more than $56,000 but less than $68,000

a partial deduction.

$68,000 or more

no deduction.

married filing jointlyorqualifyingwidow(er)

$89,000 or less

a full deduction up to the amount of yourcontribution limit.

 more than $92,000 but less than $112,000

  a partial deduction.

 $112,000 or more

 no deduction.

married filing separately

 less than $10,000

  a partial deduction .

 $10,000 or more

 no deduction.

If you file separately and did not live with your spouse at any time during the year, your IRA deduction is determined under the "single" filing status.


 

If you are NOT covered by a retirement plan at work then the following Modified AGI Rules Apply:

If Your Filing Status Is...

And Your Modified AGI Is... Then You Can Take...
single,head of household,or qualifying widow(er)

 any amount

a full deduction up to the amount of your contribution limit.

married filing jointlyorseparatelywith a spouse whois notcovered by a plan at work

 any amount

a full deduction up to the amount of your contribution limit.

married filing jointlywith a spouse whoiscovered by a plan at work

$173,000 or less

a full deduction up to the amount of your contribution limit.

more than $173,000 but less than $183,000

a partial deduction.

$183,000 or more

no deduction.

married filing separatelywith a spouse whoiscovered by a plan at work

 less than $10,000

 a partial deduction.

 $10,000 or more

 no deduction.

If you file separately and did not live with your spouse at any time during the year, your IRA deduction is determined under the "single" filing status.


Last updated by IRS on March 13, 2012

 

IRA Early Withdrawal Rules

The earliest age that you can withdraw IRA funds without an early withdrawal penalty is 59 1/2. If funds are drawn prior to that time you will have to pay a 10% penalty in addition to your normal tax rate.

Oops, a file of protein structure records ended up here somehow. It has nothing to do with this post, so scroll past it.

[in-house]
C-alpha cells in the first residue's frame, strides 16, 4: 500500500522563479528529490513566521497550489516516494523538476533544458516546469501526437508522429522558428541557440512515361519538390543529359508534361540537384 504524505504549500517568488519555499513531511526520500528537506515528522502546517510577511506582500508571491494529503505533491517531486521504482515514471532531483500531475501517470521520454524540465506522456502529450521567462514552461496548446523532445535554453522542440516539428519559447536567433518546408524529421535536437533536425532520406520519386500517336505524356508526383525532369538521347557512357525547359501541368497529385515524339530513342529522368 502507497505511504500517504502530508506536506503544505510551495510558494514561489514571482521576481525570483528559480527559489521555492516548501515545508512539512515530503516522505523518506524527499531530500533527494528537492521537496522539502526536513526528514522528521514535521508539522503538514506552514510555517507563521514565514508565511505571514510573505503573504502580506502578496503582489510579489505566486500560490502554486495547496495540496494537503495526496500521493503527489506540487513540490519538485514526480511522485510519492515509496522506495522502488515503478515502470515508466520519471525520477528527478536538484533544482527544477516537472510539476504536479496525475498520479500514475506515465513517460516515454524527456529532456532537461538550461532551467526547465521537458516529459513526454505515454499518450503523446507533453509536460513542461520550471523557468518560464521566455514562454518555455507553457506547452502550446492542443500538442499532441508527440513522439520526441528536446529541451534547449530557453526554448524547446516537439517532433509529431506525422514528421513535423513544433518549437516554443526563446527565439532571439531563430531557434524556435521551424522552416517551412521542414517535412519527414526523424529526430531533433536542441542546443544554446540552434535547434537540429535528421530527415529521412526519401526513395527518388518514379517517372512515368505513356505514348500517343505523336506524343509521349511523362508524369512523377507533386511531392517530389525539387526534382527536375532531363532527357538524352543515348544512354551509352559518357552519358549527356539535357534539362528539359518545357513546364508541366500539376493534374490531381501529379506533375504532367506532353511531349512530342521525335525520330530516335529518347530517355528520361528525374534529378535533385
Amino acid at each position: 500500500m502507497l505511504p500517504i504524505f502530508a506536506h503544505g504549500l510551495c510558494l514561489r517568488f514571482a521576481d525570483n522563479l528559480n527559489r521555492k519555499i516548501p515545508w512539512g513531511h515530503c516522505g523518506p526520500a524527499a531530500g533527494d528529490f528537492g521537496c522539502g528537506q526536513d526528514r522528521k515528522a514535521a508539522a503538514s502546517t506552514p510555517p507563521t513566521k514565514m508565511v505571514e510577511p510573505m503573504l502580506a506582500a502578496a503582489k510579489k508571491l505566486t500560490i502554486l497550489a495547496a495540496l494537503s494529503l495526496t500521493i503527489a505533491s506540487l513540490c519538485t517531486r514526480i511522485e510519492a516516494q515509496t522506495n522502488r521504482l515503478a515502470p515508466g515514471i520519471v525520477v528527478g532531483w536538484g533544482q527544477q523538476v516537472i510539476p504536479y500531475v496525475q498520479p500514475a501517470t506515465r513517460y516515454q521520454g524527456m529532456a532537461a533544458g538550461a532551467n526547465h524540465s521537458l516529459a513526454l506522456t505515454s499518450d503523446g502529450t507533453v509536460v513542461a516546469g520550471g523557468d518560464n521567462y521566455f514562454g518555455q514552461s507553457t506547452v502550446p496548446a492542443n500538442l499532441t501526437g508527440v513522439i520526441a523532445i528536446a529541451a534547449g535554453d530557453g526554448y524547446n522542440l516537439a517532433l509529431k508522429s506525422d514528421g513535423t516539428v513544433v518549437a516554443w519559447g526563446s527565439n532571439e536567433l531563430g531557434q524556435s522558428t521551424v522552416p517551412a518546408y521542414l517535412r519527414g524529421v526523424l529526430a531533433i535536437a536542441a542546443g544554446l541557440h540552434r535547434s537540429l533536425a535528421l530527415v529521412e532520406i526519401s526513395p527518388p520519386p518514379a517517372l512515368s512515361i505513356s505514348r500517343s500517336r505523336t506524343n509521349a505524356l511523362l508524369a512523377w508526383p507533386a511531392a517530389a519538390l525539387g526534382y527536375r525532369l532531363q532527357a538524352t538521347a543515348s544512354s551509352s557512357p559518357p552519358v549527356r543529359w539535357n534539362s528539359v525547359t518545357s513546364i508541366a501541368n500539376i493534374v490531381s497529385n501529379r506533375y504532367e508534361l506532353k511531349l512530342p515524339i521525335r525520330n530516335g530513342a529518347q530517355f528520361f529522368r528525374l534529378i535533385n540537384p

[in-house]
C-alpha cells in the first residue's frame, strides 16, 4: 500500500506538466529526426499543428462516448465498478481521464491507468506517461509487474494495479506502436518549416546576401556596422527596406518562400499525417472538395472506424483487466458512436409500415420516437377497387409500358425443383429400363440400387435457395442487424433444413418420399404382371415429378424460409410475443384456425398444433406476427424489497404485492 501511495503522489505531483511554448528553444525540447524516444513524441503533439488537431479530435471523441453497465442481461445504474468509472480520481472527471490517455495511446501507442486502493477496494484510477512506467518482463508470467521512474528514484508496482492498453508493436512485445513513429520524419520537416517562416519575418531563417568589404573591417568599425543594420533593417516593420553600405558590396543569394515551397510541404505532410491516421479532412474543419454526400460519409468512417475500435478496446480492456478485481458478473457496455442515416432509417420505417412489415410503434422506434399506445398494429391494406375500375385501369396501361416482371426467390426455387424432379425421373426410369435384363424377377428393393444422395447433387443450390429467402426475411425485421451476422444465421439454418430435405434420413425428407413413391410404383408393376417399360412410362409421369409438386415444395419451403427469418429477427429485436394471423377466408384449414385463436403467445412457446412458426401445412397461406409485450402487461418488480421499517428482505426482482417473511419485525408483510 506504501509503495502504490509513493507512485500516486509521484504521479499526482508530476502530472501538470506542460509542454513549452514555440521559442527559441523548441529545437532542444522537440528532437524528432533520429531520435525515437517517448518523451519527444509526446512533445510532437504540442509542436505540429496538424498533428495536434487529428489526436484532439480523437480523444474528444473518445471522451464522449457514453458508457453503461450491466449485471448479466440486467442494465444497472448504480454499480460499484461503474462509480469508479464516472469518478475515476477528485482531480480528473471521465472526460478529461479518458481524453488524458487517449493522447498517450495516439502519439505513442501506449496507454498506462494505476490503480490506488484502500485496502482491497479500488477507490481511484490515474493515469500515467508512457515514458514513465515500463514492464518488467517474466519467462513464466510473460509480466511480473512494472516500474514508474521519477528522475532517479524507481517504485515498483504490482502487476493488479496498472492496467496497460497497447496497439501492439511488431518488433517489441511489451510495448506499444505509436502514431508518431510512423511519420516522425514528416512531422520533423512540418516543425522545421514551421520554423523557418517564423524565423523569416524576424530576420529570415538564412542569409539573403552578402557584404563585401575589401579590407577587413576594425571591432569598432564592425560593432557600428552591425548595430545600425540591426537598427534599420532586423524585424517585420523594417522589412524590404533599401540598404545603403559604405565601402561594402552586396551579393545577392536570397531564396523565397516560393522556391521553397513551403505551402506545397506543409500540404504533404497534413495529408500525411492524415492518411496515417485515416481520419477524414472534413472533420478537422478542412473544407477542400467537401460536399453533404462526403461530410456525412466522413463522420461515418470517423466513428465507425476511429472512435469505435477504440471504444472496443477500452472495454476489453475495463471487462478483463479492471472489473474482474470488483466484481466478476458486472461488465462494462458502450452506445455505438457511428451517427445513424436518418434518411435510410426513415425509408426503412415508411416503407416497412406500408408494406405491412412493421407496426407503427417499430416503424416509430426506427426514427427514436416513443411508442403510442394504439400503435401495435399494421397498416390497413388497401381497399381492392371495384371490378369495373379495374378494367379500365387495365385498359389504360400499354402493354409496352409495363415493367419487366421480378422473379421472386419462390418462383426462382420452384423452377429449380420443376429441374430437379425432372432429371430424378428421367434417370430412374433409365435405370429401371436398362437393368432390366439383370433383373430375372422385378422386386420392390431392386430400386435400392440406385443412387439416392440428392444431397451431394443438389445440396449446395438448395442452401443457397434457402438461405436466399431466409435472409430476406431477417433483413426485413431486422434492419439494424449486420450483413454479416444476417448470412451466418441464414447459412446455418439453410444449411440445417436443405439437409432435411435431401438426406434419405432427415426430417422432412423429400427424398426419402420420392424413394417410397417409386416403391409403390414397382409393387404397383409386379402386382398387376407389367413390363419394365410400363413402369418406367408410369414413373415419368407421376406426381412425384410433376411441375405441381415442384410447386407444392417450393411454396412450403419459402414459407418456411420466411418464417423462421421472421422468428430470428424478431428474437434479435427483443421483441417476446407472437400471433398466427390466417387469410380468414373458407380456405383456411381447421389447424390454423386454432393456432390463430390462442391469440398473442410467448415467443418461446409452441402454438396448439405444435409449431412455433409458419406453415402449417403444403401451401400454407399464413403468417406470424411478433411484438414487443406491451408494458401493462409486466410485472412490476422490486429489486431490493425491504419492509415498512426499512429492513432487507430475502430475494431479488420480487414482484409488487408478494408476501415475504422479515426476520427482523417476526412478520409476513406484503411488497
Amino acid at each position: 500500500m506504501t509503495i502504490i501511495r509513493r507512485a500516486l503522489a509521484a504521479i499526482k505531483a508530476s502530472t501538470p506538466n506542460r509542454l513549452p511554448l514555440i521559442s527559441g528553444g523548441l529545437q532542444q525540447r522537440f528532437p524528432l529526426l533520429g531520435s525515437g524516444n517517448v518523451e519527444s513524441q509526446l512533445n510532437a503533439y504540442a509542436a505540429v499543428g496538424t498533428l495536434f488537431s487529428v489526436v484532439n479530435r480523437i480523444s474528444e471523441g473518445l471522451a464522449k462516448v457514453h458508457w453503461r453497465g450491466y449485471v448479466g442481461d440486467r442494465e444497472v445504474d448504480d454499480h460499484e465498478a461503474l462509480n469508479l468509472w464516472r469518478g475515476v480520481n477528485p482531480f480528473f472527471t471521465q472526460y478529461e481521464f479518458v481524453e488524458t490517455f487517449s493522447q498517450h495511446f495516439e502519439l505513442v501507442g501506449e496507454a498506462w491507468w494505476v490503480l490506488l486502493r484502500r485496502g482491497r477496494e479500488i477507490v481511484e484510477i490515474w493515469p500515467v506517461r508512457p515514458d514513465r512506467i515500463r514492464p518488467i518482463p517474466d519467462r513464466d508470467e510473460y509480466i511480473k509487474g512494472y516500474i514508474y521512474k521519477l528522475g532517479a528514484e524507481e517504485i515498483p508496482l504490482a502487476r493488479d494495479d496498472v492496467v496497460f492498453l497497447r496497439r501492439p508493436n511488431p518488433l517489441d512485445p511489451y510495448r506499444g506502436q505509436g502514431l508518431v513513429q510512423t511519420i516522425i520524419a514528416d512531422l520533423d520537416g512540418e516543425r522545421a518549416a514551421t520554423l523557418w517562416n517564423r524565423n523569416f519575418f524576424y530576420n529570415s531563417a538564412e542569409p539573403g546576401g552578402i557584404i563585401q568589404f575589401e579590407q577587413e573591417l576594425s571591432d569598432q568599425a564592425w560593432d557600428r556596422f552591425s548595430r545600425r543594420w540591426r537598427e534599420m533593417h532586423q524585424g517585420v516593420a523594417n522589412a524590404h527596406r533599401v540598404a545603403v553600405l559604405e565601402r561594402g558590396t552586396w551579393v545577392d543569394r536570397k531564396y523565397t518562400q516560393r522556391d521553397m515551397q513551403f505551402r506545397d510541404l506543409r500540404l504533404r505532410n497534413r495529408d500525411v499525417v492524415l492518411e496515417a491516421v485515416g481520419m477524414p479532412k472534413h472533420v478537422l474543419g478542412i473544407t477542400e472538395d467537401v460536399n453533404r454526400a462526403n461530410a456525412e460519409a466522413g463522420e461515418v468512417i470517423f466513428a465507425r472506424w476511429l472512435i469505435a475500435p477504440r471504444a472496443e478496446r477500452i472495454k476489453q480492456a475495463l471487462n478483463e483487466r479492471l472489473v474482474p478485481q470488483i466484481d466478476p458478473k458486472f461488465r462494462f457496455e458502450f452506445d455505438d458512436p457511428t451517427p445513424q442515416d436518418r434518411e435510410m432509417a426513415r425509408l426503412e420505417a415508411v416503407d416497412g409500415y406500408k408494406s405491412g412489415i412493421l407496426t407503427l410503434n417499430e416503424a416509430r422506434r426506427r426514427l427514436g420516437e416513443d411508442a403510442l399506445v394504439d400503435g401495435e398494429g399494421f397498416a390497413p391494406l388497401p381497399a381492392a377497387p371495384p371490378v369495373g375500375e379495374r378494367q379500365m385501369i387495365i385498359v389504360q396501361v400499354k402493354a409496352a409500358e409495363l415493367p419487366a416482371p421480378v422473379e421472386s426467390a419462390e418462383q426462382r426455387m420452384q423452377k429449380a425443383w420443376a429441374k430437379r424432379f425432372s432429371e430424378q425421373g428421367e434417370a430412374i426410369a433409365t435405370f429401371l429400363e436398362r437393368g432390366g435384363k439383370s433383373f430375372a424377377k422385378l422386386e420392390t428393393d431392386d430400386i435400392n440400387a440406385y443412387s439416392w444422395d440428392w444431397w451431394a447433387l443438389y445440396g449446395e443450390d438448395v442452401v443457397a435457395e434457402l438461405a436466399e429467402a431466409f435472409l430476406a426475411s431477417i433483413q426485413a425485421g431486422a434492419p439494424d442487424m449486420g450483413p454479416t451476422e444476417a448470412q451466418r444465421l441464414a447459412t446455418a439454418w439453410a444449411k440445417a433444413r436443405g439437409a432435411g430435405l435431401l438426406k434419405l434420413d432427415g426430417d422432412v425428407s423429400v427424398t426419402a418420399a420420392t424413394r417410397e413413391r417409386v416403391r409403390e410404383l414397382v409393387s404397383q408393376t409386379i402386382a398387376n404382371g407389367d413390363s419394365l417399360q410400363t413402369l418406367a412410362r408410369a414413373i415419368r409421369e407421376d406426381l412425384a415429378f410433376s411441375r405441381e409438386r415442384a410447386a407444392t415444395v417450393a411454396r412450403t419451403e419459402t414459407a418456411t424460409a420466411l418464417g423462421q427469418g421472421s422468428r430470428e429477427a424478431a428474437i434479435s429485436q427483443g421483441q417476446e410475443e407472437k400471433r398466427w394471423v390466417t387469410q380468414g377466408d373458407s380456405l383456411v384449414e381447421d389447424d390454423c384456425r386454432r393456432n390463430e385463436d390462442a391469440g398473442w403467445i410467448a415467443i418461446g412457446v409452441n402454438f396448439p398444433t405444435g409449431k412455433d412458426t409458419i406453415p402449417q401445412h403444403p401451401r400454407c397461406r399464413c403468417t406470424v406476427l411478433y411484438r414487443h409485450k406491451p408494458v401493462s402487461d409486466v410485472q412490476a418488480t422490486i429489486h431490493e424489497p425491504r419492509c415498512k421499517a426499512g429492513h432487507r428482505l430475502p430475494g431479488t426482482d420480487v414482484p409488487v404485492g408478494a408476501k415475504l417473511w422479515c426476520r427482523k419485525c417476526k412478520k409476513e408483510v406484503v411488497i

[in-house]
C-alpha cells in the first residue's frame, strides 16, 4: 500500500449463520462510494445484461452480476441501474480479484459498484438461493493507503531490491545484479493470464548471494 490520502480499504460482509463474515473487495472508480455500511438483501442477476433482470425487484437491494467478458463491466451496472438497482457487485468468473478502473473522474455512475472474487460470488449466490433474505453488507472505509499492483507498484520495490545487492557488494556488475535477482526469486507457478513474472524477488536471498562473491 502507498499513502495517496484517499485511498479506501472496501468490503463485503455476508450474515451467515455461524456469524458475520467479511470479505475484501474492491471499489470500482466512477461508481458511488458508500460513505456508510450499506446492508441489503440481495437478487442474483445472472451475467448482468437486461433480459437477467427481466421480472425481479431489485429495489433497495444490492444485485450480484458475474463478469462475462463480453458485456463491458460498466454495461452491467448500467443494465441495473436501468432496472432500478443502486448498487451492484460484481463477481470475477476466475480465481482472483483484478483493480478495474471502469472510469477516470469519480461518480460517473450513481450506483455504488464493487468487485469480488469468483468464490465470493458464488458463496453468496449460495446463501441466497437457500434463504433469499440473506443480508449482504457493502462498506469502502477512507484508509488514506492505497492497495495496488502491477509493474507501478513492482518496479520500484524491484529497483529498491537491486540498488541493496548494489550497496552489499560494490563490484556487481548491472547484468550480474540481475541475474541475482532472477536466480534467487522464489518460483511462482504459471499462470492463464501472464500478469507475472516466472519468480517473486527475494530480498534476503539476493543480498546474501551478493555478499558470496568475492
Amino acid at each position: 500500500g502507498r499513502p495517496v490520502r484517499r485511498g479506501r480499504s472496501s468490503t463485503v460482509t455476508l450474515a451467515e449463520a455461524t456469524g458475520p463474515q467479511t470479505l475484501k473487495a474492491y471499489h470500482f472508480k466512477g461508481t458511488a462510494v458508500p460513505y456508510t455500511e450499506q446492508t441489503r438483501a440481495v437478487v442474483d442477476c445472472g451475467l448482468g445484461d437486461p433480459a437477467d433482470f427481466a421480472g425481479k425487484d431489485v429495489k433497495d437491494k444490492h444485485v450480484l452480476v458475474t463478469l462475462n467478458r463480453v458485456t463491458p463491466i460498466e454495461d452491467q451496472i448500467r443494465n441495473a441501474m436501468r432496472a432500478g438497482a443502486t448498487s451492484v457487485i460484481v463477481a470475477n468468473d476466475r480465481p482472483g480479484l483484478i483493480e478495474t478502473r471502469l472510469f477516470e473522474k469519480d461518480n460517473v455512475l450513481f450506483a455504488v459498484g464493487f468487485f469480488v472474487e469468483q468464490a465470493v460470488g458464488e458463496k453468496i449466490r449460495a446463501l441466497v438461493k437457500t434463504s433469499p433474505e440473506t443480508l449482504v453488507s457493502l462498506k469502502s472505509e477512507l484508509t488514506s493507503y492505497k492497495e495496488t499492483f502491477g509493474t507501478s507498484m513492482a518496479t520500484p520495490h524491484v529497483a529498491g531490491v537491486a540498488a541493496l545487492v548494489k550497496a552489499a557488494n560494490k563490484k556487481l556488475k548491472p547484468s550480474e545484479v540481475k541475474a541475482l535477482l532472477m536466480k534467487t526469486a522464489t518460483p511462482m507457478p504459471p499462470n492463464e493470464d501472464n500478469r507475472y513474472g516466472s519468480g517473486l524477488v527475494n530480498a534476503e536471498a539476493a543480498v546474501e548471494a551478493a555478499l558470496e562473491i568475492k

IRA Withdrawal Penalty Exceptions

There are some exemptions that are not penalized however as long as money is withdrawn that has been in the account for at least 5 tax years.

1. If the owner of the IRA becomes permanently paralyzed they can access IRA funds without penalty.

2. If they have non-reimbursed medical expenses of more than 7.5% of their adjusted gross income.

3. If the owner dies before age 59 1/2 the estate will not have to pay any penalties.

4. A first time home buyer can withdraw up to $10,000 for the purchase of a home.

5. Certain higher education costs may be paid penalty free but the money would still be taxable income.

6. If you are unemployed longer than 12 weeks you can use IRA funds to pay for medical insurance coverage.

7. If the IRS places a Tax Lein on your IRA the funds used will be penalty free.


IRA Mandatory Withdrawal Rules

In addition to Early Withdrawal rules the IRS also imposes mandatory withdrawal rules for all IRAs. Once the account owner reaches age 70 1/2 they must take the minimum distribution in that year plus each year after. The required minimum is based on a couple factors including the amount of money available in the account at the end of the year as well as the distribution period or life expectancy. You can learn more about this by reading IRS publication 590 or consulting a tax professional.

 

IRA Contribution Rules
2010 - 2011 IRA Contribution Limits
IRA Deduction Limits - Modified AGI Rules
IRA Withdrawal Rules
IRA Withdrawal Penalty Exceptions
IRA Mandatory Withdrawal Rules

Health Savings Account Rules